The sleeves do have flats but I believe that they are for aiding in adjustment of the wheel track.
    I had measured the threaded axle sleeves earlier to determine if there was any axial difference (angle) What I detected was naff all that could be attributed to any design for Toe adjustment. Having said that, maybe I will revisit it, mark where any difference is and see if rotating the sleeves has any marked effect.
    Add: there is no mention in the online manual for Toe adjustment either. Unlike the Top End Excelerator manual which explains in depth.
    I would be interested to see an adjustable camber bar for the Shadow. Did they straighten the axle tube as per the Top End?

    The tyres are bog standard 65 p.s.i max that will make do until I need to replace. I do have a Marathon that could be substituted but my intention at this point is to use these until they require replacing. A good plan or not??
    Last edited by slow_runner; 06-30-2019 at 05:29 AM.

  6. #16
    Hey Patrick, do the mach2 and onward Quickies have inserts that allow Toe adjust?

  7. #17
    The toe adjust is done by using a square and lining it up so no space between square edge and flat edge of the axle sleeve SR. Wheel tracking and Toe in/out are the same thing as far as i know. Wheel tracking is probably the term your side of the world calls
    what we use as Toe in/out. Yes, I think there are. I rarely used an upright but set up quite a few for others. Jim Martinson, original owner of Shadow, was a good friend of mine. He sold to Quickie. I thik there was a Quickie Shadow upright that used a camber bar. Been so long, the brain cells are well...not what they used to be. I was always in a recumbent Top End or Freedom Ryder. The lean steer Freddom Ryder is a blast to ride especially leaning into a turn at high speeds.

  8. #18
    Toe-in or out down this way Patrick. As I understand the term, tracking is the behaviour; still, we know what we are speaking of aye.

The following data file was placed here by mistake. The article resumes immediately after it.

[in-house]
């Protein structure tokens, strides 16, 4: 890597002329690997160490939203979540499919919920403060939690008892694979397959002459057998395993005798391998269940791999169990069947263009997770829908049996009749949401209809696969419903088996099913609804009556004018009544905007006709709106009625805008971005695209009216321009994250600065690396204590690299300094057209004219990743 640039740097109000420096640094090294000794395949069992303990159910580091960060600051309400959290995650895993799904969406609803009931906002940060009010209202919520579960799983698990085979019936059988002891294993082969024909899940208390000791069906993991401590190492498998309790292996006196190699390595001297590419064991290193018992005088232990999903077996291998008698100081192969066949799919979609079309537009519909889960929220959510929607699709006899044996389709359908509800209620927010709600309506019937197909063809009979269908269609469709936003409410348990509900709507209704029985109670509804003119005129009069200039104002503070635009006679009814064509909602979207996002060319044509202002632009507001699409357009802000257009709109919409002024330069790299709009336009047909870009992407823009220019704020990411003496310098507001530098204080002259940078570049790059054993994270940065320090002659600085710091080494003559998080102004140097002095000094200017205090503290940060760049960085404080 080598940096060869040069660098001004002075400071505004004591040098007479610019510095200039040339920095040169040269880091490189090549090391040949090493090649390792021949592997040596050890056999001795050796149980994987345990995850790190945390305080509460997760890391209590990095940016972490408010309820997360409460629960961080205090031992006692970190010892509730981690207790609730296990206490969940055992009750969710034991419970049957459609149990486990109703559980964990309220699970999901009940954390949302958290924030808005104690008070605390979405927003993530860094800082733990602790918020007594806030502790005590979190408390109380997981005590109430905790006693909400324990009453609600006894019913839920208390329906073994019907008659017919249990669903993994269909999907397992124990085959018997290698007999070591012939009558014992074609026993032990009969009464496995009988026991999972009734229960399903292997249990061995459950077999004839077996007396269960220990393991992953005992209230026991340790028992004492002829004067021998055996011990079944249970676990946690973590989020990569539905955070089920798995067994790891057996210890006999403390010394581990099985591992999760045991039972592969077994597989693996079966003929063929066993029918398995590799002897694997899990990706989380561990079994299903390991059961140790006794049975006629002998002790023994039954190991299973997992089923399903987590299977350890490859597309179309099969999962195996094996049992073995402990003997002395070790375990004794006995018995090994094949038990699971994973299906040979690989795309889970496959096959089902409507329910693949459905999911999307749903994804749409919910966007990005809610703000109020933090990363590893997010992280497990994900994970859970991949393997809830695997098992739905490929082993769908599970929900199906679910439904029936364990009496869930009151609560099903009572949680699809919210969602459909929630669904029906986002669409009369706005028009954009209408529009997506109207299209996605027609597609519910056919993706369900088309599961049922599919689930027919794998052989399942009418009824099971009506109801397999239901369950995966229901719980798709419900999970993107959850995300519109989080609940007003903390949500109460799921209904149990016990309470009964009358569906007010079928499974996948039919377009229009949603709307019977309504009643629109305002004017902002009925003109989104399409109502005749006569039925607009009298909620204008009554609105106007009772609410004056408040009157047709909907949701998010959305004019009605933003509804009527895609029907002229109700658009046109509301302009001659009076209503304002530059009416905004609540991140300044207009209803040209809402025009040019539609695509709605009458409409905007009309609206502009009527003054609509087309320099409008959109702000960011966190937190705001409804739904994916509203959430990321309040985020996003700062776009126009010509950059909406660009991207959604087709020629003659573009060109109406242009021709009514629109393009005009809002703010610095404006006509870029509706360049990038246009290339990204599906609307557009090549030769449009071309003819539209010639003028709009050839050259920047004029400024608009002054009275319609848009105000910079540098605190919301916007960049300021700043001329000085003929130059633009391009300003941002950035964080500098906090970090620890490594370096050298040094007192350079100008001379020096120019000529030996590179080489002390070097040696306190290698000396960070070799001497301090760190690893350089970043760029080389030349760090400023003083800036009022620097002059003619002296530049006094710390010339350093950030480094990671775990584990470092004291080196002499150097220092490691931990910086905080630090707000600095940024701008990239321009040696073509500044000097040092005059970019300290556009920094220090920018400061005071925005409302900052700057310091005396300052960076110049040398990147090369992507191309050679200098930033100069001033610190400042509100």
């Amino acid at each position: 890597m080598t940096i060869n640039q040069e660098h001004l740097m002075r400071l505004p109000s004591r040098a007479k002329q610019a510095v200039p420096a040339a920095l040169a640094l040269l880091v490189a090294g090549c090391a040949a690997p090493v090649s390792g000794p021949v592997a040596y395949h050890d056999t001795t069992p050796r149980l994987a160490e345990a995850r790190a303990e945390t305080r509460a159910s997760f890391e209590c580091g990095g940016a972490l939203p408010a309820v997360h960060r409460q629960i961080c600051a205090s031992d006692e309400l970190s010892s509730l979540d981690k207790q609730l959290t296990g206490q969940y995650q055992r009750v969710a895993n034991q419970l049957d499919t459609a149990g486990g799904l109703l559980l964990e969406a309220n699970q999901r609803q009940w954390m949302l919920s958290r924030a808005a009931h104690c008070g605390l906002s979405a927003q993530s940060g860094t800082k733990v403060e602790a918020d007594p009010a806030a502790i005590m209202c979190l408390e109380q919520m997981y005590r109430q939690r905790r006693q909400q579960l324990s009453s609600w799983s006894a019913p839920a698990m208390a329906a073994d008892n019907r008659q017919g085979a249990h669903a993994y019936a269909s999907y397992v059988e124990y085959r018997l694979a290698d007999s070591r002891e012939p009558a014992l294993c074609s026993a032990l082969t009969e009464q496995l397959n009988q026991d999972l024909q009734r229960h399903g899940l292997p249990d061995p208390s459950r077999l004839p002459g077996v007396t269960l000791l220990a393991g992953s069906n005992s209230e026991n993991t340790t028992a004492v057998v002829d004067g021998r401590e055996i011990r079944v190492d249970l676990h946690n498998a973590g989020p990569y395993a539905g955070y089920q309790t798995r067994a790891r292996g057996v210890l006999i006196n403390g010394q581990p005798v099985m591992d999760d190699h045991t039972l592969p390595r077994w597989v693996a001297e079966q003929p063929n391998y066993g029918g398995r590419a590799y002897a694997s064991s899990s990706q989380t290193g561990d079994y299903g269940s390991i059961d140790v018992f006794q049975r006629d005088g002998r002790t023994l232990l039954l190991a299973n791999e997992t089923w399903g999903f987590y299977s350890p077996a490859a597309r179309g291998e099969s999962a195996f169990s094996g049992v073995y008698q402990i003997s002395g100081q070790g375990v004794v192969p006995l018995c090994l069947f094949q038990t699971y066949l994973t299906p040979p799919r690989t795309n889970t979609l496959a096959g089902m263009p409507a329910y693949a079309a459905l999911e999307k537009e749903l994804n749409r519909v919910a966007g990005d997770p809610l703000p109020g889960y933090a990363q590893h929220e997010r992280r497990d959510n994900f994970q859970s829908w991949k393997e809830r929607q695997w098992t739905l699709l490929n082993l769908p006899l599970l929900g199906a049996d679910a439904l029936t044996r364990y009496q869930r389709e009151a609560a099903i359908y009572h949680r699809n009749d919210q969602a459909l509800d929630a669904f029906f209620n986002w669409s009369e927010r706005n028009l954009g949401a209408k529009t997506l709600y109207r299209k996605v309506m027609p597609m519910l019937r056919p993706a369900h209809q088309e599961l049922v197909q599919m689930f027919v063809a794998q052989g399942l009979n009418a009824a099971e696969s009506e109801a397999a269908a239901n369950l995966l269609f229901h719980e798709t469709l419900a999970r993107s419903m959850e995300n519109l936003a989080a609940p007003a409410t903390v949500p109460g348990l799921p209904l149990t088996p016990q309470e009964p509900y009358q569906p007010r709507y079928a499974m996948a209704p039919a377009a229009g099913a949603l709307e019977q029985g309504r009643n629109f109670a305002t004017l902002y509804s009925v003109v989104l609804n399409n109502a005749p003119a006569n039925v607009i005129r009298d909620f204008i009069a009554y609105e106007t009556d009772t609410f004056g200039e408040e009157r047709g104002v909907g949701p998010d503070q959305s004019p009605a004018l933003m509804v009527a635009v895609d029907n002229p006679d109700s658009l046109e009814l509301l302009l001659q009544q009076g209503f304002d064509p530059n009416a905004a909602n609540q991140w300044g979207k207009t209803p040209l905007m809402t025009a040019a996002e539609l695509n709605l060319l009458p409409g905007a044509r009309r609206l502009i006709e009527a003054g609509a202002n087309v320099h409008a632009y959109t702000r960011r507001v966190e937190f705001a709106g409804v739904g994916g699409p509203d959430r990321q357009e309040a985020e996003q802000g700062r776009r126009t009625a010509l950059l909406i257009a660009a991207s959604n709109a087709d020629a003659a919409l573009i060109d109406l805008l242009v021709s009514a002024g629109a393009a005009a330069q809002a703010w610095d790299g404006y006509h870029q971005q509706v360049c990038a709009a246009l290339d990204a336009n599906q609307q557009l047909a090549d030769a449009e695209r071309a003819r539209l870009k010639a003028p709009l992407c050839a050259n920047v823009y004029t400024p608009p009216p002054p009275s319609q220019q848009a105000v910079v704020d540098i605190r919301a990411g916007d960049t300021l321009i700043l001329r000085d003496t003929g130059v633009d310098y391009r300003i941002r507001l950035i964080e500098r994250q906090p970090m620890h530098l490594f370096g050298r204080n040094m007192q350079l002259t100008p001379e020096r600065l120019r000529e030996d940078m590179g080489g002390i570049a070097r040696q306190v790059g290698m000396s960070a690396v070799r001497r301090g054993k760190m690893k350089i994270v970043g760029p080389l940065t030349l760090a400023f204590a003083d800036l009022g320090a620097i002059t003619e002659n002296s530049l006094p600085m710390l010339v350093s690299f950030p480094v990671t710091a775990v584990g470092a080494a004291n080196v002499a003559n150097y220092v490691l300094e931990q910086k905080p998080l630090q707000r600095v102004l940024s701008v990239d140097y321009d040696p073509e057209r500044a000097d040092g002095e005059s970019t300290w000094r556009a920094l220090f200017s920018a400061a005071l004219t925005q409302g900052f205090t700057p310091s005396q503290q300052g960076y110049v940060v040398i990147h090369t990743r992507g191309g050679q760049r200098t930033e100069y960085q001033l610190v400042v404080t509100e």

I am familiar with the method to adjust the TiLite using the camber tube with inserts and achieving a Toe that enables the most stable steering. When I have set them up I use a small engineers level (very accurate) with bubbles in both planes referenced to the flats you spoke of. If the chair is on a level surface it is easier for me than using large rafter squares.
    With reference to the possibility of a Quickie Shadow upright that used a camber bar, that would be difficult given that the rear axle is splayed to achieve camber and fully welded to the frame spine.
    If the threaded axle sleeves were made to achieve/adjust Toe - and referenced to a datum on the axle tube, it would be a relatively easy set-up to achieve. Good enough for its purpose, I think.
    As it is, in my instance, the Toe is pretty well spot on and testament to the accuracy of the jigging and welding in creating this frame.
    IMO Jim Martinson made a bloody good unit in the Shadow.
    It's easy for me to access. It has a strong Chrome Moly frame, nice welding, has good quality components, and accurate assembly.
    Also, I think that the Shadow load rating is on the conservative side while the Top End is not
    My recollection of the Top End I tested out was that the frame was lumpy mig welded, no TIG in sight, ugh!. Maybe made in China?
    I am digressing...
    Am I sounding like the Shadow hand-cycle evangelist??
    Last edited by slow_runner; 06-30-2019 at 06:55 PM.

  9. #19
    The toe is really spot on SR. THe only way you could improve it would be with threaded axels. I don't think they'd make much difference on an upright. Would be cool though. Is this a Quickie Shadow or a Shadow? The early one were put together well for sure.

  10. #20
    Quote Originally Posted by Patrick Madsen View Post
    The toe is really spot on SR. THe only way you could improve it would be with threaded axels. I don't think they'd make much difference on an upright. Would be cool though. Is this a Quickie Shadow or a Shadow? The early one were put together well for sure.
    It says "SHADOW by Quickie" on the down-tube Patrick.
    The crappy upholstery has a sewn on identity showing the same
    " SHADOW by Quickie "
    Manufactured Jan 29, 1996.
    Is that an early Jim Martinson unit that might qualify as one of the better built units?